Mathematical Love is More Prevalent Than You Think. The Egyptian and Hebrew civilizations placed the mathematics of love in their buildings. However for this particular blog, I will consider how the key word expresses mathematical love with the Hebrew language.
The Hebrew verb for “Love” is אָהַב (Ahav). The three letter verbal root for love is spelled Alef (אָ), which is also the symbol for number 1; Hei (הַ) which is also the symbol for number 5; and Veis (ב), which is also the symbol for number 2. The Hebrew verb for love has the same factors as this ratio. The phi of natural growth from people to galaxies uses the love numbers as phi= (√5 + 1) / 2. This equal 1.618… to 1. The 3 factors for love and phi are the same. Here are the first few of the series. As the numbers grow by successive addition, as 1,1,2,3,5,8,13,21,34,55… the larger divided by the smaller gets closer and closer to phi. Phi is an infinitely large number that cannot be reached. It is just like people. We can strive for perfection but are never quite able to reach it.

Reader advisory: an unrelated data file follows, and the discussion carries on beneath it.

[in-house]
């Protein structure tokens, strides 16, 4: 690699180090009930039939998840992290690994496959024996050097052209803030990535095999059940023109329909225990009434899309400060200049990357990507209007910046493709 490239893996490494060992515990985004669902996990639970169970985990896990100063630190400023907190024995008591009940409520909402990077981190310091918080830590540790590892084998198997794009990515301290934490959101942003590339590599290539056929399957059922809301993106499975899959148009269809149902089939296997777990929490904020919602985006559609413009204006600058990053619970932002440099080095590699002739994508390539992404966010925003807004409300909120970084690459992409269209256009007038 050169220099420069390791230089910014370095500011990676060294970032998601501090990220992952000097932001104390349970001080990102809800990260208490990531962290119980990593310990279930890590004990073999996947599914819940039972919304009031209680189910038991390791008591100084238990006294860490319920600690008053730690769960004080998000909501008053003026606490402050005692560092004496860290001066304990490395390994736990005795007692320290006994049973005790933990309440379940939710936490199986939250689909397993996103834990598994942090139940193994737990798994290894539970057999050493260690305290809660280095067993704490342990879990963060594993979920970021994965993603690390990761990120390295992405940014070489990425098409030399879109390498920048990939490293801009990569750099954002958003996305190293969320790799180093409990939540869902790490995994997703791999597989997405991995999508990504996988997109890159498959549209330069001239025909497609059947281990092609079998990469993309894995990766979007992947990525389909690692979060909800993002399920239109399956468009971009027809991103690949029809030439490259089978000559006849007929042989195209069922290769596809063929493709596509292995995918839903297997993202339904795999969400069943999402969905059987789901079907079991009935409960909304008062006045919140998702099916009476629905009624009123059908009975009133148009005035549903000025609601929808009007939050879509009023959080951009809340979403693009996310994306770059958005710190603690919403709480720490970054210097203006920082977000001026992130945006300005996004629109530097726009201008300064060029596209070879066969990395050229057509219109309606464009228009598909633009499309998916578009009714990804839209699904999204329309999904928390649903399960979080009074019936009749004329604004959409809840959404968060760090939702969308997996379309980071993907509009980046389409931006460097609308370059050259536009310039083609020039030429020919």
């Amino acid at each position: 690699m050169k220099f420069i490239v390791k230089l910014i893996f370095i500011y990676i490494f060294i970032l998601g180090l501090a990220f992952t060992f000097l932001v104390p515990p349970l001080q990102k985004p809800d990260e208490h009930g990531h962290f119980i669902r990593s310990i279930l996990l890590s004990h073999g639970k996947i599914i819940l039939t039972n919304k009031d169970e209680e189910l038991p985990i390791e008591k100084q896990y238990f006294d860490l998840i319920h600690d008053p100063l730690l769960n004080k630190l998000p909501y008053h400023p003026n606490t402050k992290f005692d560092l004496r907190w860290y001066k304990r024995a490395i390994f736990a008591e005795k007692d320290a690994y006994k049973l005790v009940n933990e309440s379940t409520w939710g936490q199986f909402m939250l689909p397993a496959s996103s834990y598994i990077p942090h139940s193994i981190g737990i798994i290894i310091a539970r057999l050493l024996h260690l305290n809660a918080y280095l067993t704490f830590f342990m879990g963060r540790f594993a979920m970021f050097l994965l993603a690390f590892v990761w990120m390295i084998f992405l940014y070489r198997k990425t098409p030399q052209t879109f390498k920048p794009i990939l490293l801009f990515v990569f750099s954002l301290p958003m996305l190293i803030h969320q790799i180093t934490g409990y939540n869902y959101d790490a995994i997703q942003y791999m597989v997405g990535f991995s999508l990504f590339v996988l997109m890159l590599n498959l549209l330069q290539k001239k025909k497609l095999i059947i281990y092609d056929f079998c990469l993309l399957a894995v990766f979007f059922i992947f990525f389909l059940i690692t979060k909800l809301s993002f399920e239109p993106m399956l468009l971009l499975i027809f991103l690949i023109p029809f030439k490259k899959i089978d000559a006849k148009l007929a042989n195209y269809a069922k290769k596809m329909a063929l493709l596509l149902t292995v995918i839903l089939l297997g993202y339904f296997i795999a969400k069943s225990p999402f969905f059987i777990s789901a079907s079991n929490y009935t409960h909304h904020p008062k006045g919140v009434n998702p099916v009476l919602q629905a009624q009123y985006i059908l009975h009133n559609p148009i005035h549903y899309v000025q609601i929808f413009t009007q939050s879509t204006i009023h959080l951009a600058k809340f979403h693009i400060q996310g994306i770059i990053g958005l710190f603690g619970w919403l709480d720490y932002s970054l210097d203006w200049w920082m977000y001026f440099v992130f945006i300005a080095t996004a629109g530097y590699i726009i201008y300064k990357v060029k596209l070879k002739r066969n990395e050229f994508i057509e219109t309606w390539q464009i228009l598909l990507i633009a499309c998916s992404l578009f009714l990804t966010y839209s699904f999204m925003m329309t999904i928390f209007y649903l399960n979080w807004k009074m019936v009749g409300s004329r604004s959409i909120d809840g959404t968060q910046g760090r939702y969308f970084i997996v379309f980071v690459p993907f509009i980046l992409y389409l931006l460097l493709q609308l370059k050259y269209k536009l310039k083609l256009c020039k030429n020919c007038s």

In Hebrew, to make “love” into a noun, the letter “hei” is added at the end three letter verb. Keep in mind that in Hebrew the letter on the right is the 1st letter. The language is written backwards from English. Therefore, the letter that ends the noun is on the extreme left. אַהֲבָה Hei (הַ), like before, is also the symbol for number 5. Thus we have another 5 to add to the 8 of the verb. 5 + 8 = 13. Look at the Fibonacci series just given above: All three: 5,8 and 13 are members of the series.
A closing note: Phi (uppercase Φ, lowercase or ; Ancient Greek: ϕεῖ, pheî, [pʰé͜e]; modern Greek: φι, fi, [fi]; English: /faɪ/) is the 21st letter of the Greek alphabet. Note, phi is the 21st letter of the Greek alphabet. It just so happens that #21 is the 8th number in the Fibonacci series. Eight is also a Fibonacci number.